-Excessive wear of teeth

-Change in alignment of teeth

-Bone breakdown and bone loss

-Broken or destroyed restorations

-Non-bacterial, non- plaque related gingival recession

-Opening of contacts.

If during lateral excursions there is cuspid rise, the loading forces of the excursive movement will be directed into the cuspid. Abfractions are frequently found in cases where malaligned cuspids cause initial lateral guidance forces to be exerted on the lingual incline of the buccal cusp of the maxillary bicuspid. Abfractions are also found in patients with slight anterior open bites. Here also, the guidance is coming from the bicuspids, rather than the cuspid.

The common clinical occurrence of class V restoration failure is often blamed on inadequate moisture control. Study by Rees J S and PH Jacobson shows that the presence of a class I restoration, especially an amalgam restoration on the same tooth can influence the prognosis of a class V restoration, They found that the presence of an occlusal restoration increased cuspal movements, which in turn increased the shear forces around the buccal class V cavity.

Lastly, it is important to remember that your cavity preparation and restoration of a class I cavity may cause an abfraction. It is well established that cavity preparation weakens a tooth, resulting in more cuspal movement under occlusal load. In a study by Rees J, under an eccentric 100 N occlusal load, a premolar with an occlusal amalgam restoration showed peak tensile and shear stresses in the buccal cervical region that were in excess of the known failure stress for enamel. Increases in the cavity depth of the occlusal amalgam restorations were found to increase cervical stress more than increases in cavity width.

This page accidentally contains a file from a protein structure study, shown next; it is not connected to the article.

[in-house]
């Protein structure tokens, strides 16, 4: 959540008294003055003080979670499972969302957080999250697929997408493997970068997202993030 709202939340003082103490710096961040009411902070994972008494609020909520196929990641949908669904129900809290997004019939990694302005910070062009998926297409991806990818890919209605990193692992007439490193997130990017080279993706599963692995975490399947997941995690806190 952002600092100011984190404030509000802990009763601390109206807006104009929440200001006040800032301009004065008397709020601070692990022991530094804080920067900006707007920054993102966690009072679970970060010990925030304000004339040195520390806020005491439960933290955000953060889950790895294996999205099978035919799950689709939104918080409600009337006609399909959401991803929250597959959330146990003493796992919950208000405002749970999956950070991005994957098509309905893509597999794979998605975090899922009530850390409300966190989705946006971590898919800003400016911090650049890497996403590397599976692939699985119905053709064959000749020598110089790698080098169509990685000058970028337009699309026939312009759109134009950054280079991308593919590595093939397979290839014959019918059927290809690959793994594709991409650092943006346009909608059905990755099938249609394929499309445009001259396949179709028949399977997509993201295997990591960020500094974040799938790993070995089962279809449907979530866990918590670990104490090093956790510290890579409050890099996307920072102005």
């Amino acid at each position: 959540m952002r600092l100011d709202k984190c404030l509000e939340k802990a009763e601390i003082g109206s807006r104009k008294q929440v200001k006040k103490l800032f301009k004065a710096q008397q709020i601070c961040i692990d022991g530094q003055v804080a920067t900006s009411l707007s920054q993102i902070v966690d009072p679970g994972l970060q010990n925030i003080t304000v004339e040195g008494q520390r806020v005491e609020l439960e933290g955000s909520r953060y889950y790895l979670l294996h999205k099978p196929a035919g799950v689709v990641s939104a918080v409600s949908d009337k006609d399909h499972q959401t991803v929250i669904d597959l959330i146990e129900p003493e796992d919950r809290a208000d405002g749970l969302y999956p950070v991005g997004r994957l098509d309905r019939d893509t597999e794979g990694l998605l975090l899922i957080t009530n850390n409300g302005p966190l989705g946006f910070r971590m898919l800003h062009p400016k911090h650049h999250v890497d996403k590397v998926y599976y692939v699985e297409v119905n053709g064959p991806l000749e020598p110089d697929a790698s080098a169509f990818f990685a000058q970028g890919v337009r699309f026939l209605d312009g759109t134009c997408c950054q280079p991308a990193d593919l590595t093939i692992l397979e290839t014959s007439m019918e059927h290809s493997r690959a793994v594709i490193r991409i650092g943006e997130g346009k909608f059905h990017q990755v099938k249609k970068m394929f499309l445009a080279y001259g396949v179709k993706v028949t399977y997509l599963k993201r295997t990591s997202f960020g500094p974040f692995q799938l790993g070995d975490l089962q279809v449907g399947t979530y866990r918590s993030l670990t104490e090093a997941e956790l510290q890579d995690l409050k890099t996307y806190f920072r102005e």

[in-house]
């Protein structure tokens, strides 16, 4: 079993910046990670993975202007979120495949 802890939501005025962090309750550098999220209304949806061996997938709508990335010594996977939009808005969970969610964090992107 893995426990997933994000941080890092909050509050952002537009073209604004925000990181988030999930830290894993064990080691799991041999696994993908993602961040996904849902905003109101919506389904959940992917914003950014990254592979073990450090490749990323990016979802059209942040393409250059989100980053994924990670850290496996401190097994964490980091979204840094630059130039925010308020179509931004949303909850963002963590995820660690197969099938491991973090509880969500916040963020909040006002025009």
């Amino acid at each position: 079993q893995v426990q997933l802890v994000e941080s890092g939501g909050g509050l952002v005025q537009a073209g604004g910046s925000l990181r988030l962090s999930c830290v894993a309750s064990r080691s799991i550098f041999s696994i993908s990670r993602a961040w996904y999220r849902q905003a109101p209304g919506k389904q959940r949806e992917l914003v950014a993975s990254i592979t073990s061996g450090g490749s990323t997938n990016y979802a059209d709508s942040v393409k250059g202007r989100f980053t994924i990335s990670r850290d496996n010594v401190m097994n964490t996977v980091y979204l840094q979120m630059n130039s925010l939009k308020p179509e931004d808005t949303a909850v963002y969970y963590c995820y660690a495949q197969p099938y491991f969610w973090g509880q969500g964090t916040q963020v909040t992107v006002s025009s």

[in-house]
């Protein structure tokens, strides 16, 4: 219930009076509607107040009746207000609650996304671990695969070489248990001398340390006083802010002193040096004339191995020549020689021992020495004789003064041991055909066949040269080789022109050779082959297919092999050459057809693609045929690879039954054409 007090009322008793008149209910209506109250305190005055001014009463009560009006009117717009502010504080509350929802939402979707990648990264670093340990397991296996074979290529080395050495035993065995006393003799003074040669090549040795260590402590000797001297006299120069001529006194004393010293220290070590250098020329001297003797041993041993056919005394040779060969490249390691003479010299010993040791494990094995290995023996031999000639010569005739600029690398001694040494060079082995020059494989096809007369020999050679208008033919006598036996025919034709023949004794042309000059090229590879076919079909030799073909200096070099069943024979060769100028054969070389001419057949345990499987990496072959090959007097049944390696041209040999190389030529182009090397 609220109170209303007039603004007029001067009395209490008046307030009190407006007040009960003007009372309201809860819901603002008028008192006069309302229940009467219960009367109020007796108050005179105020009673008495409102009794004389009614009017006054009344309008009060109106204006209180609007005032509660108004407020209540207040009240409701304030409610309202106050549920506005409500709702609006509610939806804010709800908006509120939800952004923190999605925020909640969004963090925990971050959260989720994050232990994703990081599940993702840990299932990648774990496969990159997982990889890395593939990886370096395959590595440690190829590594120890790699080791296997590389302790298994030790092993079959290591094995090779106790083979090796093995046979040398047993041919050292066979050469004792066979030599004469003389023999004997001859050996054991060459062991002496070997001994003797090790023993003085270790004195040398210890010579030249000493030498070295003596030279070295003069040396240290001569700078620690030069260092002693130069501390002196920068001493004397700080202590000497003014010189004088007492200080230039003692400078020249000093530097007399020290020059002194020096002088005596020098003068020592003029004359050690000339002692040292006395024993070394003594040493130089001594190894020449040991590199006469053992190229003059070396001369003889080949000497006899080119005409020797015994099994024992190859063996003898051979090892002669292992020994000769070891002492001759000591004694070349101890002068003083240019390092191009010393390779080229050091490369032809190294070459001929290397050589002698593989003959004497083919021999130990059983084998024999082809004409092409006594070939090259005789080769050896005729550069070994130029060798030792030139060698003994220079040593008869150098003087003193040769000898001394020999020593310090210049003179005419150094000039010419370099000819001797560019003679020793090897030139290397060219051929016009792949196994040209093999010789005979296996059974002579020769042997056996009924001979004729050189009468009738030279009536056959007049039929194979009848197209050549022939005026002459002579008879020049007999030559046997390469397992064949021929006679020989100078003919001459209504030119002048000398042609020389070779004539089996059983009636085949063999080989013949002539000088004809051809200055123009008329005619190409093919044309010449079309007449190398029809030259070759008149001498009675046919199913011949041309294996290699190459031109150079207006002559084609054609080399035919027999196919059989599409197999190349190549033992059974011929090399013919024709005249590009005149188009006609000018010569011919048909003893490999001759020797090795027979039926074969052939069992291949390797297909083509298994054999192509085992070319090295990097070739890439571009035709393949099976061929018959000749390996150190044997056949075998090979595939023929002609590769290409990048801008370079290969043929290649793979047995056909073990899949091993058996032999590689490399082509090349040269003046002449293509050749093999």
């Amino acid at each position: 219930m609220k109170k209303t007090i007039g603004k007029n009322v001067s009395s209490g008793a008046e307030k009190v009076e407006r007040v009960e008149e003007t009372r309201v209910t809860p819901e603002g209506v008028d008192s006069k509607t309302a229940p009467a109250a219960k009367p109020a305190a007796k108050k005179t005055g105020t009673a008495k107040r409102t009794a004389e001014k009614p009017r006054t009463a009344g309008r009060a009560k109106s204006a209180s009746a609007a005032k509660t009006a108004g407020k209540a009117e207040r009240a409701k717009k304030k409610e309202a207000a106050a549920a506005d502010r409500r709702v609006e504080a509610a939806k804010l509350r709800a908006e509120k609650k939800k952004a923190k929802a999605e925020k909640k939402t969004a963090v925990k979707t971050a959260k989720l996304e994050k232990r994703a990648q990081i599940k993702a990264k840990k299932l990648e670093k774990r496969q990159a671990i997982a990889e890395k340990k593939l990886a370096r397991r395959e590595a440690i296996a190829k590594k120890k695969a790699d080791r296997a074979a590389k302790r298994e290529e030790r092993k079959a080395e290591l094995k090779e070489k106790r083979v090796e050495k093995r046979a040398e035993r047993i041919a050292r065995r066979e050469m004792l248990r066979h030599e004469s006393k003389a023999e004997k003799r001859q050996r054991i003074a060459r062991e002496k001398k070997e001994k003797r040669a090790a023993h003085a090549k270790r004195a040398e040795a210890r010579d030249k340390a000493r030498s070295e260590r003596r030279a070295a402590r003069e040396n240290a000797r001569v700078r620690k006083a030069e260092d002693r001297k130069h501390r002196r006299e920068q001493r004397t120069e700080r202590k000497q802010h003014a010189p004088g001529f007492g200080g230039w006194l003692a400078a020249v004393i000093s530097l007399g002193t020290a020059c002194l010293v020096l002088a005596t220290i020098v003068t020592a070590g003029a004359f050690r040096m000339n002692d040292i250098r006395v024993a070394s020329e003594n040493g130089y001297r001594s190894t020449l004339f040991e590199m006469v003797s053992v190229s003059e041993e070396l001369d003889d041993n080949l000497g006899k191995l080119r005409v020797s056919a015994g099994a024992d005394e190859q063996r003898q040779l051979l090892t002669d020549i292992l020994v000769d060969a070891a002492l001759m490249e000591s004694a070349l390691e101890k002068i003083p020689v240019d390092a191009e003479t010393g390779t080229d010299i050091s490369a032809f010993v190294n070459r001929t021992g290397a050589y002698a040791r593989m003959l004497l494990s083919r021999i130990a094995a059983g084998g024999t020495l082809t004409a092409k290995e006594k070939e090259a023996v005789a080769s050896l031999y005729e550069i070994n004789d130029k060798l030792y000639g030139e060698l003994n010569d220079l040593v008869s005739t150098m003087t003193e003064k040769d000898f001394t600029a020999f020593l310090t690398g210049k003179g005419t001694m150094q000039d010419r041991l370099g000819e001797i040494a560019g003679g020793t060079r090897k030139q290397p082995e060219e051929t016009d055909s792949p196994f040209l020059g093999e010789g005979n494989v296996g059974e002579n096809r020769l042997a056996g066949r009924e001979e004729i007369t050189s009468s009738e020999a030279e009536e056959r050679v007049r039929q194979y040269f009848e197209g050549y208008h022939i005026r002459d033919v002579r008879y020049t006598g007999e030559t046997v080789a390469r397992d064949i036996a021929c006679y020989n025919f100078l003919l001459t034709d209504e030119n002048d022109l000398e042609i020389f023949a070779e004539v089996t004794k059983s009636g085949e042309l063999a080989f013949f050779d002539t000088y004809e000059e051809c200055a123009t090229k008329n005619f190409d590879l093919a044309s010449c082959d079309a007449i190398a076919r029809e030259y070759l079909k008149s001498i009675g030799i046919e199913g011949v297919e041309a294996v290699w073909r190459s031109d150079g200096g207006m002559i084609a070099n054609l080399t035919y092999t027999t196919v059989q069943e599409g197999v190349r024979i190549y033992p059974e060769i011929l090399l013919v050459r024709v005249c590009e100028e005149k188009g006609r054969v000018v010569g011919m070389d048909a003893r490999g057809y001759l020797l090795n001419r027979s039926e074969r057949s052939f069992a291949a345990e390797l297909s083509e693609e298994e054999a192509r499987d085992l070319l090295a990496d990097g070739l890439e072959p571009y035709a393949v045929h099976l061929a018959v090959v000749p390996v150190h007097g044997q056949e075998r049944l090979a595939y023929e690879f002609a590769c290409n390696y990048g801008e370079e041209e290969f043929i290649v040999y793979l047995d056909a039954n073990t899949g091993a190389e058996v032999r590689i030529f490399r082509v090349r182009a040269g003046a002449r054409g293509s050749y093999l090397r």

Here is the last word, the weakening effect of an occlusal cavity preparation may contribute to the development of non carious cervical tooth loss.

Ref: 1. Rees JS & PH Jacobsen J Dent 26(4):361-7,1998

2. Rees JS Eur J Oral Sci 106(6): 1028-32,1998

HERE is an intersting paper from oct 2009, JADA

The Effects of Occlusal Loading on the Margins of Cervical Restorations
J Am Dent Assoc, Vol 140, No 10, 1275-1282.


Researchers have proposed the restoration of abfraction lesions, but limited information is available about the effects of occlusal loading on the margins of such restorations. Because abfraction is a well-recognized problem, the authors conducted a study to assess the effects of occlusal loading on the margins of cervical restorations.


The authors prepared 40 wedge-shaped cavities in extracted premolars and restored them with a resin-based composite. They subjected specimens to occlusal loading (150 newtons, 106 cycles) on the buccal cusp, on the central fossa or on the lingual cusp, and they stored the control group specimens in deionized water. The authors used fluorescein to delimit marginal defects and evaluated the defects by using laser scanning confocal microscopy.


Results of {chi}2 and Kruskal-Wallis tests (P < .05) showed that specimens subjected to occlusal loading had a higher percentage of marginal gaps (53.3 percent) than did the control specimens (10.0 percent). There were no differences between groups in marginal defect formation or in defect location, length or width.

Conclusions. Occlusal loading led to a significant increase in gap formation at the margins of cervical resin-based composite restorations.
Clinical Implications.

The clinician cannot underestimate the effects of occlusal loading when restoring teeth with cervical wedge-shaped lesions. If occlusal loading is the main factor contributing to lesion formation, the clinician should identify and treat it before placing the restoration or otherwise run the risk that the restorative treatment will fail because of marginal gap formation.